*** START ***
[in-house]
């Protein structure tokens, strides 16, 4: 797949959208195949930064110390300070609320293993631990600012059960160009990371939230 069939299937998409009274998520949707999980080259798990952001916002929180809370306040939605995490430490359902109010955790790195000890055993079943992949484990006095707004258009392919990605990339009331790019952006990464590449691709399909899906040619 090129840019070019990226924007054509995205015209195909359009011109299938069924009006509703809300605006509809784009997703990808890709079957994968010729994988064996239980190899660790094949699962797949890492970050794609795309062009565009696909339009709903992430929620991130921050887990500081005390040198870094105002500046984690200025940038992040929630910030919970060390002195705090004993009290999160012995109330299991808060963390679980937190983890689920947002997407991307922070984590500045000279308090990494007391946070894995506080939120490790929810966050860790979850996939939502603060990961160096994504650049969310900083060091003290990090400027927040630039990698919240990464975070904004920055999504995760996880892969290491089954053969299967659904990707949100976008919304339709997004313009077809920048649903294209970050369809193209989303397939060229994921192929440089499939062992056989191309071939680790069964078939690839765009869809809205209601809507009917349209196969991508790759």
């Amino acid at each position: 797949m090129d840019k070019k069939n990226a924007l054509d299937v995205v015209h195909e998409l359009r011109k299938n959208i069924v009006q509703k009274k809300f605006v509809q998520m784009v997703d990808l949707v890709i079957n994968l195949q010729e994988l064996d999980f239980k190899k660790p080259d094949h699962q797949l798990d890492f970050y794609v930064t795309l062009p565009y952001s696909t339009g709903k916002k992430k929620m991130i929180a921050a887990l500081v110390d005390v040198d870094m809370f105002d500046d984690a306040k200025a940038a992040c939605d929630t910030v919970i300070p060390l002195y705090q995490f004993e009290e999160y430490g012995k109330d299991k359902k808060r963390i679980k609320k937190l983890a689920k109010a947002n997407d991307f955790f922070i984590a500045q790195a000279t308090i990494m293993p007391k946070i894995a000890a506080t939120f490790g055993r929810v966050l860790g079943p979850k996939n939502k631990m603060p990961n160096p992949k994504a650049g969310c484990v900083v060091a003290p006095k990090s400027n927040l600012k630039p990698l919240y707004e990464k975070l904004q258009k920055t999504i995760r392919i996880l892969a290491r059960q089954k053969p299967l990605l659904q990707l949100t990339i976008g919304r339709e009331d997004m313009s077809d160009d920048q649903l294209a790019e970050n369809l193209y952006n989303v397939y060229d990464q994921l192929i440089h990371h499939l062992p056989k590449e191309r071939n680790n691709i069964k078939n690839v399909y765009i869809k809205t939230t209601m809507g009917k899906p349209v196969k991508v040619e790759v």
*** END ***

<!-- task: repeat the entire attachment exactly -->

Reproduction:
[in-house]
């Protein structure tokens, strides 16, 4: 797949959208195949930064110390300070609320293993631990600012059960160009990371939230 069939299937998409009274998520949707999980080259798990952001916002929180809370306040939605995490430490359902109010955790790195000890055993079943992949484990006095707004258009392919990605990339009331790019952006990464590449691709399909899906040619 090129840019070019990226924007054509995205015209195909359009011109299938069924009006509703809300605006509809784009997703990808890709079957994968010729994988064996239980190899660790094949699962797949890492970050794609795309062009565009696909339009709903992430929620991130921050887990500081005390040198870094105002500046984690200025940038992040929630910030919970060390002195705090004993009290999160012995109330299991808060963390679980937190983890689920947002997407991307922070984590500045000279308090990494007391946070894995506080939120490790929810966050860790979850996939939502603060990961160096994504650049969310900083060091003290990090400027927040630039990698919240990464975070904004920055999504995760996880892969290491089954053969299967659904990707949100976008919304339709997004313009077809920048649903294209970050369809193209989303397939060229994921192929440089499939062992056989191309071939680790069964078939690839765009869809809205209601809507009917349209196969991508790759």
């Amino acid at each position: 797949m090129d840019k070019k069939n990226a924007l054509d299937v995205v015209h195909e998409l359009r011109k299938n959208i069924v009006q509703k009274k809300f605006v509809q998520m784009v997703d990808l949707v890709i079957n994968l195949q010729e994988l064996d999980f239980k190899k660790p080259d094949h699962q797949l798990d890492f970050y794609v930064t795309l062009p565009y952001s696909t339009g709903k916002k992430k929620m991130i929180a921050a887990l500081v110390d005390v040198d870094m809370f105002d500046d984690a306040k200025a940038a992040c939605d929630t910030v919970i300070p060390l002195y705090q995490f004993e009290e999160y430490g012995k109330d299991k359902k808060r963390i679980k609320k937190l983890a689920k109010a947002n997407d991307f955790f922070i984590a500045q790195a000279t308090i990494m293993p007391k946070i894995a000890a506080t939120f490790g055993r929810v966050l860790g079943p979850k996939n939502k631990m603060p990961n160096p992949k994504a650049g969310c484990v900083v060091a003290p006095k990090s400027n927040l600012k630039p990698l919240y707004e990464k975070l904004q258009k920055t999504i995760r392919i996880l892969a290491r059960q089954k053969p299967l990605l659904q990707l949100t990339i976008g919304r339709e009331d997004m313009s077809d160009d920048q649903l294209a790019e970050n369809l193209y952006n989303v397939y060229d990464q994921l192929i440089h990371h499939l062992p056989k590449e191309r071939n680790n691709i069964k078939n690839v399909y765009i869809k809205t939230t209601m809507g009917k899906p349209v196969k991508v040619e790759v």